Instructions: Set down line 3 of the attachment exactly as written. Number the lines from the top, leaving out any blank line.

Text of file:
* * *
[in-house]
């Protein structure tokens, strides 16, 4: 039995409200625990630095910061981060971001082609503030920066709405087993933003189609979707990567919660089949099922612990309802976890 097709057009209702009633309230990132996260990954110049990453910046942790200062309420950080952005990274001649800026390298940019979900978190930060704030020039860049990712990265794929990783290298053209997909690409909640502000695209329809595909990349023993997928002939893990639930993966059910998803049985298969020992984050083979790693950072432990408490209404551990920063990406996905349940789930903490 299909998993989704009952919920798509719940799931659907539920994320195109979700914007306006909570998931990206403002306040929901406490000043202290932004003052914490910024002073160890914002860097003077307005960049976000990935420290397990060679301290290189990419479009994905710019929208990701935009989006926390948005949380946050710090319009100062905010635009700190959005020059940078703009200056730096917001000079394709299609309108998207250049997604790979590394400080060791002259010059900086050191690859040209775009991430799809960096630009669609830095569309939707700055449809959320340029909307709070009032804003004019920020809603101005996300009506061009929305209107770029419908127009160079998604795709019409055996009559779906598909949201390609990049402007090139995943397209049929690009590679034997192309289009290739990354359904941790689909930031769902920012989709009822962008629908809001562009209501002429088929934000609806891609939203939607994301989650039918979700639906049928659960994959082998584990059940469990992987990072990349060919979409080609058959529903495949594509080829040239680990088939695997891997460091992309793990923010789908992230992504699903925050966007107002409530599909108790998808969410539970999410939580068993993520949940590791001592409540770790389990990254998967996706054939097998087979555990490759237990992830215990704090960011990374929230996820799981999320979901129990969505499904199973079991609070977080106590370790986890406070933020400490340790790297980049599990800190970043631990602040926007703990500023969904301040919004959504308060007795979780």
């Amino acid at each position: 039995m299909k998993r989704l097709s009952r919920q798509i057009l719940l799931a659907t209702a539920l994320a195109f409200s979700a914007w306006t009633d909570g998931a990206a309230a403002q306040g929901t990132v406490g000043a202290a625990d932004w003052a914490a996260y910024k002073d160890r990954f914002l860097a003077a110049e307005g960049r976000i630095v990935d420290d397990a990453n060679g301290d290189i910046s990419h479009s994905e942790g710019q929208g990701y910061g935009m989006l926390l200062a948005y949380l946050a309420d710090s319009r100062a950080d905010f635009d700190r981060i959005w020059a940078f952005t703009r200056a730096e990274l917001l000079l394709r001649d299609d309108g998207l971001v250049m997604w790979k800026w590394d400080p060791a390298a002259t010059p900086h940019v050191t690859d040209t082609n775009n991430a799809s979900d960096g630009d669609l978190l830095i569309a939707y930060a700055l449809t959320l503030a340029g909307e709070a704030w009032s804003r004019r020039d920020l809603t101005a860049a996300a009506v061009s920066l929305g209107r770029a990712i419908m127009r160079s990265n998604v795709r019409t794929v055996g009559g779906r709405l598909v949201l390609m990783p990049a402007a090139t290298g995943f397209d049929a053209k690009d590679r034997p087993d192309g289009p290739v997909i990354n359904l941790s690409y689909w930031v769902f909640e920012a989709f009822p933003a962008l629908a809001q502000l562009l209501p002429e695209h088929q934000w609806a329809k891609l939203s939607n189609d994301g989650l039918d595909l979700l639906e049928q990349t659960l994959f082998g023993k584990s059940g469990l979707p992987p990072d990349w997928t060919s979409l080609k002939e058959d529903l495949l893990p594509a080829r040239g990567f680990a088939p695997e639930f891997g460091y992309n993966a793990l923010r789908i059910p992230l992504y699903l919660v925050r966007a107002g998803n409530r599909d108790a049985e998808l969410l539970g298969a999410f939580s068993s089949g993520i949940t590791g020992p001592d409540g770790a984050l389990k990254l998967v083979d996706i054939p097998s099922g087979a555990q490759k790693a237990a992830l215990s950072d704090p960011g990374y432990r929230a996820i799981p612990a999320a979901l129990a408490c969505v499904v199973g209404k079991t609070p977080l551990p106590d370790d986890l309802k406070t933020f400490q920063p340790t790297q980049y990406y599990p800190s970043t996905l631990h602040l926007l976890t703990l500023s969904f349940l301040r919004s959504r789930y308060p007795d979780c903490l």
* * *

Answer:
């Amino acid at each position: 039995m299909k998993r989704l097709s009952r919920q798509i057009l719940l799931a659907t209702a539920l994320a195109f409200s979700a914007w306006t009633d909570g998931a990206a309230a403002q306040g929901t990132v406490g000043a202290a625990d932004w003052a914490a996260y910024k002073d160890r990954f914002l860097a003077a110049e307005g960049r976000i630095v990935d420290d397990a990453n060679g301290d290189i910046s990419h479009s994905e942790g710019q929208g990701y910061g935009m989006l926390l200062a948005y949380l946050a309420d710090s319009r100062a950080d905010f635009d700190r981060i959005w020059a940078f952005t703009r200056a730096e990274l917001l000079l394709r001649d299609d309108g998207l971001v250049m997604w790979k800026w590394d400080p060791a390298a002259t010059p900086h940019v050191t690859d040209t082609n775009n991430a799809s979900d960096g630009d669609l978190l830095i569309a939707y930060a700055l449809t959320l503030a340029g909307e709070a704030w009032s804003r004019r020039d920020l809603t101005a860049a996300a009506v061009s920066l929305g209107r770029a990712i419908m127009r160079s990265n998604v795709r019409t794929v055996g009559g779906r709405l598909v949201l390609m990783p990049a402007a090139t290298g995943f397209d049929a053209k690009d590679r034997p087993d192309g289009p290739v997909i990354n359904l941790s690409y689909w930031v769902f909640e920012a989709f009822p933003a962008l629908a809001q502000l562009l209501p002429e695209h088929q934000w609806a329809k891609l939203s939607n189609d994301g989650l039918d595909l979700l639906e049928q990349t659960l994959f082998g023993k584990s059940g469990l979707p992987p990072d990349w997928t060919s979409l080609k002939e058959d529903l495949l893990p594509a080829r040239g990567f680990a088939p695997e639930f891997g460091y992309n993966a793990l923010r789908i059910p992230l992504y699903l919660v925050r966007a107002g998803n409530r599909d108790a049985e998808l969410l539970g298969a999410f939580s068993s089949g993520i949940t590791g020992p001592d409540g770790a984050l389990k990254l998967v083979d996706i054939p097998s099922g087979a555990q490759k790693a237990a992830l215990s950072d704090p960011g990374y432990r929230a996820i799981p612990a999320a979901l129990a408490c969505v499904v199973g209404k079991t609070p977080l551990p106590d370790d986890l309802k406070t933020f400490q920063p340790t790297q980049y990406y599990p800190s970043t996905l631990h602040l926007l976890t703990l500023s969904f349940l301040r919004s959504r789930y308060p007795d979780c903490l």